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Should crabs and lobsters be given the benefit of the doubt and included in animal welfare legislation?

16 May 2018

The boiling alive of crabs and lobsters has been in the news recently, with campaigners asking for decapod crustaceans, such as crabs, lobsters, prawns and crayfish, to be classified as “animals” under the Animal Welfare Bill and in the Animal Welfare Act 2006.  Since they are currently outside this classification, there is no legal requirement for food processors, supermarkets or restaurants to consider their welfare during storage, handling or killing.

UFAW responded to a recent consultation from Defra on the Draft Animal Welfare (Sentencing and Recognition of Sentience) Bill 2017, arguing that the animal groups protected by the legislation should be explicitly defined and should include not only vertebrates but also cephalopods (these are protected by some existing European animal welfare legislation).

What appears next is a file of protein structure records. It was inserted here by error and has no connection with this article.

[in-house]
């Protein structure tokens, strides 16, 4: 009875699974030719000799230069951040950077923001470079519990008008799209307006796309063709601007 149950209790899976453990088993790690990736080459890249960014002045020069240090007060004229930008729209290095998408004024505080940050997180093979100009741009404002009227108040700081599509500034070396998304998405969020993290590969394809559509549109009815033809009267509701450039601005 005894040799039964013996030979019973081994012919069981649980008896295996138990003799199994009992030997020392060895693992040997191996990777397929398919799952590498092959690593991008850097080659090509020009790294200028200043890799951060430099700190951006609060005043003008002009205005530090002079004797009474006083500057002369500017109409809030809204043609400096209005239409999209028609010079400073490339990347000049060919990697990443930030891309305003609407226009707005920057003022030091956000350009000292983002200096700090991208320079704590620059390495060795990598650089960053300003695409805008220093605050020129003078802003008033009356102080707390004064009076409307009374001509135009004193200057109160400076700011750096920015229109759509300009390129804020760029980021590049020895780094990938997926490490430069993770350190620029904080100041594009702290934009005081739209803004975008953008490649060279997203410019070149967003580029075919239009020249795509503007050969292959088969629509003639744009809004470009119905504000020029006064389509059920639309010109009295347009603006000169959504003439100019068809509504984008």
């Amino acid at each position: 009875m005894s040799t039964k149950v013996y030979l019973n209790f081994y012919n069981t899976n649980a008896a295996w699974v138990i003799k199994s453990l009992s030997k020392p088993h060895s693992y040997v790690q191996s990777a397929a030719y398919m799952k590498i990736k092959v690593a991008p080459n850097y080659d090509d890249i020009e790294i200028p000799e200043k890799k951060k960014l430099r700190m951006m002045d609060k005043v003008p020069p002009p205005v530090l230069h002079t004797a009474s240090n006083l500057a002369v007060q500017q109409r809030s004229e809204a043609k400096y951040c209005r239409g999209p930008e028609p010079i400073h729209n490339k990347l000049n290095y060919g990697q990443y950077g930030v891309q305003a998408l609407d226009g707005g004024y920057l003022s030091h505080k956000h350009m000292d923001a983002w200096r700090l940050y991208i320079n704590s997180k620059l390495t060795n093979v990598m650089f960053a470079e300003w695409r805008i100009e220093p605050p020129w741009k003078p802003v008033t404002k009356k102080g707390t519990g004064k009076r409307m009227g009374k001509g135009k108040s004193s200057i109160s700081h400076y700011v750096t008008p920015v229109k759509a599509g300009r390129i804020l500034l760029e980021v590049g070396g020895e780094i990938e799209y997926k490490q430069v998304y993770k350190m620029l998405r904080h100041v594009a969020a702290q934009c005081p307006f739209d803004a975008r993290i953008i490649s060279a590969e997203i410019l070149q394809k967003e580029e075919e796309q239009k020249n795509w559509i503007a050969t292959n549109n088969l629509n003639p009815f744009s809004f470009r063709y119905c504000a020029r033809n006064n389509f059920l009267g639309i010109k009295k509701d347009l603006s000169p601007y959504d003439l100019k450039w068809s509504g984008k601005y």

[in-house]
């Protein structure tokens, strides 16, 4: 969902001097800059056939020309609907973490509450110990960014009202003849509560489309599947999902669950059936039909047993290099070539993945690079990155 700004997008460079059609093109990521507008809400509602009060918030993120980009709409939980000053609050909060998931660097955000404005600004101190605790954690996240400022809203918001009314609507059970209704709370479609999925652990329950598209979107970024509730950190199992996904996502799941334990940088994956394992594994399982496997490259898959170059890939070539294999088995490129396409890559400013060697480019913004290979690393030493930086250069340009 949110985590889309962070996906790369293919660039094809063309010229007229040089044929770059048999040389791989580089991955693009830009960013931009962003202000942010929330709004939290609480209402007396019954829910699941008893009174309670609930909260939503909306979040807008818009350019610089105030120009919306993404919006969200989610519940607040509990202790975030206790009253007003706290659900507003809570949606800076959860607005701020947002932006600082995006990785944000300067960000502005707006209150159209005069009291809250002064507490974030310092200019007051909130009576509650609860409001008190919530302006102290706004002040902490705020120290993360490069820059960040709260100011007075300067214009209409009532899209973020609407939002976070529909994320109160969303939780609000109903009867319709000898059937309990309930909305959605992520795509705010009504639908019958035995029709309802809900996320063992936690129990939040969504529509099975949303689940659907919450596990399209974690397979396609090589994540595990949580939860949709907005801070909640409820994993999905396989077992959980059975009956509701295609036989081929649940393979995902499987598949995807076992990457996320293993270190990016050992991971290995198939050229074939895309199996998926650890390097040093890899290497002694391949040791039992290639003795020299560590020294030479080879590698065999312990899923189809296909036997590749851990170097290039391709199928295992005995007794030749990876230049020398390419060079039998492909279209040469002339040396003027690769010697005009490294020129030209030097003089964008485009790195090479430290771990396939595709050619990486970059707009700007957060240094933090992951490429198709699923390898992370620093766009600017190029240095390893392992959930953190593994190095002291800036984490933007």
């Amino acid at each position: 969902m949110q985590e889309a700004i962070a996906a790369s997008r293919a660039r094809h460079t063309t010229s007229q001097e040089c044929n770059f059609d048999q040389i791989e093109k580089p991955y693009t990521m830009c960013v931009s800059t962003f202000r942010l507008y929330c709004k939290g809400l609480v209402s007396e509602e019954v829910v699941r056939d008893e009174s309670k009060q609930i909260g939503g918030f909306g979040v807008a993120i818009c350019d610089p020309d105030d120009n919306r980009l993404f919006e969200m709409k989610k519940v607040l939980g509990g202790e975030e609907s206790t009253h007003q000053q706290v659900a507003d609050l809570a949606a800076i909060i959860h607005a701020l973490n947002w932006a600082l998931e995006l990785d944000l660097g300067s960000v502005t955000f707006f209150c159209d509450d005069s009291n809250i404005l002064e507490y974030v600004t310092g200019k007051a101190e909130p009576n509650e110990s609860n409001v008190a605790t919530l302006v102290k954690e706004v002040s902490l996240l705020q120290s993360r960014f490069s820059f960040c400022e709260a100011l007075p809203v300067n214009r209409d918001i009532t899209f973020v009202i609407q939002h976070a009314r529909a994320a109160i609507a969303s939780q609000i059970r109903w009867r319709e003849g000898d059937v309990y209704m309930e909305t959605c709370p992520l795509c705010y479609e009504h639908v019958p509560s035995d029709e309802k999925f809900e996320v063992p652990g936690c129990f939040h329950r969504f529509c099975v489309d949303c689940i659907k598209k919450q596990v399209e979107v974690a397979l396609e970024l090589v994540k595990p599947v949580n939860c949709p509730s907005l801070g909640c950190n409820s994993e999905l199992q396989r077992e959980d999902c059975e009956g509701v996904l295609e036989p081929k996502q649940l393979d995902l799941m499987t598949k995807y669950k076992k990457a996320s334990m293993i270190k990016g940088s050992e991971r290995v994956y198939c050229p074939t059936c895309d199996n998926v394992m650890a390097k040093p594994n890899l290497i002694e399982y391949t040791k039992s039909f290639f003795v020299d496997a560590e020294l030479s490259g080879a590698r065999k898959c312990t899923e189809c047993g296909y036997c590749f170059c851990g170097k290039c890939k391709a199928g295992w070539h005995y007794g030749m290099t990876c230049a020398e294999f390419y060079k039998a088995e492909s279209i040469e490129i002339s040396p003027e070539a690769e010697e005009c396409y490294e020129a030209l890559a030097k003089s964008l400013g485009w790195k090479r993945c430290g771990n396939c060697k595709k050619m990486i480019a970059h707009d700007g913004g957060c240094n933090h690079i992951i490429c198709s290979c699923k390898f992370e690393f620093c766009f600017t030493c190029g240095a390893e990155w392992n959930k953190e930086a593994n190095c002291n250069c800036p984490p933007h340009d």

UFAW also pointed out that there is a growing body of evidence for sentience in decapod crustacea (crabs and lobsters), which approaches that for other protected species. It follows that, while we cannot be absolutely certain, there is a case to give decapod crustacea the benefit of the doubt and include them in the definition, or to make provision to protect additional taxa as our knowledge develops.